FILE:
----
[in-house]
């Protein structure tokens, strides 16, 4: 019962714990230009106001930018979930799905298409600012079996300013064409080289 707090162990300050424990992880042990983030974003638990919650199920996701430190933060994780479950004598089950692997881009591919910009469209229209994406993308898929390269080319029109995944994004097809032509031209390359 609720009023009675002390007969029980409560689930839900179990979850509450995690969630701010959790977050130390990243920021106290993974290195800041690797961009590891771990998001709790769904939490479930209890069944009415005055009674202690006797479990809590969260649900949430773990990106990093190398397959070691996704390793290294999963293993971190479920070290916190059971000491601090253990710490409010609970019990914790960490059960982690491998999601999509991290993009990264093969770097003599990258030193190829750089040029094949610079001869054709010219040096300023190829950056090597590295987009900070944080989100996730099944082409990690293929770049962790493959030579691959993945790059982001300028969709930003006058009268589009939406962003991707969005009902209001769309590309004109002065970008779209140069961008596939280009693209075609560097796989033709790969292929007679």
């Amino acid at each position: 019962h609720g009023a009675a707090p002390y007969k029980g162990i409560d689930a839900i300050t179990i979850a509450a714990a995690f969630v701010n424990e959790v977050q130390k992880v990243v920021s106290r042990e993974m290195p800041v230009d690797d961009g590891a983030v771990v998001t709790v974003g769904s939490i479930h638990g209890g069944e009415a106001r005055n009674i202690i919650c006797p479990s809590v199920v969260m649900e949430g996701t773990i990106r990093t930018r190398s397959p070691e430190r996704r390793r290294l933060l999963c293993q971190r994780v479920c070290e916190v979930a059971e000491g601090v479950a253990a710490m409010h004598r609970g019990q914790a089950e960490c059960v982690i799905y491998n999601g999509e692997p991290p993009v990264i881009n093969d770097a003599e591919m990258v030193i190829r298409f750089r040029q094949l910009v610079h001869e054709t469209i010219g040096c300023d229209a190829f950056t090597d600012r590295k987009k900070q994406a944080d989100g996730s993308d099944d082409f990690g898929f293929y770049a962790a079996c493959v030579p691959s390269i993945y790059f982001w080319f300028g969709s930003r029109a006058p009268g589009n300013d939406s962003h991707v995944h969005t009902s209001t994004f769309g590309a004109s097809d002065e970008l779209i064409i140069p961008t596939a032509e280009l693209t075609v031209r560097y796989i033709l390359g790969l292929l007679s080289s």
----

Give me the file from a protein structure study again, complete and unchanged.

[in-house]
């Protein structure tokens, strides 16, 4: 019962714990230009106001930018979930799905298409600012079996300013064409080289 707090162990300050424990992880042990983030974003638990919650199920996701430190933060994780479950004598089950692997881009591919910009469209229209994406993308898929390269080319029109995944994004097809032509031209390359 609720009023009675002390007969029980409560689930839900179990979850509450995690969630701010959790977050130390990243920021106290993974290195800041690797961009590891771990998001709790769904939490479930209890069944009415005055009674202690006797479990809590969260649900949430773990990106990093190398397959070691996704390793290294999963293993971190479920070290916190059971000491601090253990710490409010609970019990914790960490059960982690491998999601999509991290993009990264093969770097003599990258030193190829750089040029094949610079001869054709010219040096300023190829950056090597590295987009900070944080989100996730099944082409990690293929770049962790493959030579691959993945790059982001300028969709930003006058009268589009939406962003991707969005009902209001769309590309004109002065970008779209140069961008596939280009693209075609560097796989033709790969292929007679």
């Amino acid at each position: 019962h609720g009023a009675a707090p002390y007969k029980g162990i409560d689930a839900i300050t179990i979850a509450a714990a995690f969630v701010n424990e959790v977050q130390k992880v990243v920021s106290r042990e993974m290195p800041v230009d690797d961009g590891a983030v771990v998001t709790v974003g769904s939490i479930h638990g209890g069944e009415a106001r005055n009674i202690i919650c006797p479990s809590v199920v969260m649900e949430g996701t773990i990106r990093t930018r190398s397959p070691e430190r996704r390793r290294l933060l999963c293993q971190r994780v479920c070290e916190v979930a059971e000491g601090v479950a253990a710490m409010h004598r609970g019990q914790a089950e960490c059960v982690i799905y491998n999601g999509e692997p991290p993009v990264i881009n093969d770097a003599e591919m990258v030193i190829r298409f750089r040029q094949l910009v610079h001869e054709t469209i010219g040096c300023d229209a190829f950056t090597d600012r590295k987009k900070q994406a944080d989100g996730s993308d099944d082409f990690g898929f293929y770049a962790a079996c493959v030579p691959s390269i993945y790059f982001w080319f300028g969709s930003r029109a006058p009268g589009n300013d939406s962003h991707v995944h969005t009902s209001t994004f769309g590309a004109s097809d002065e970008l779209i064409i140069p961008t596939a032509e280009l693209t075609v031209r560097y796989i033709l390359g790969l292929l007679s080289s």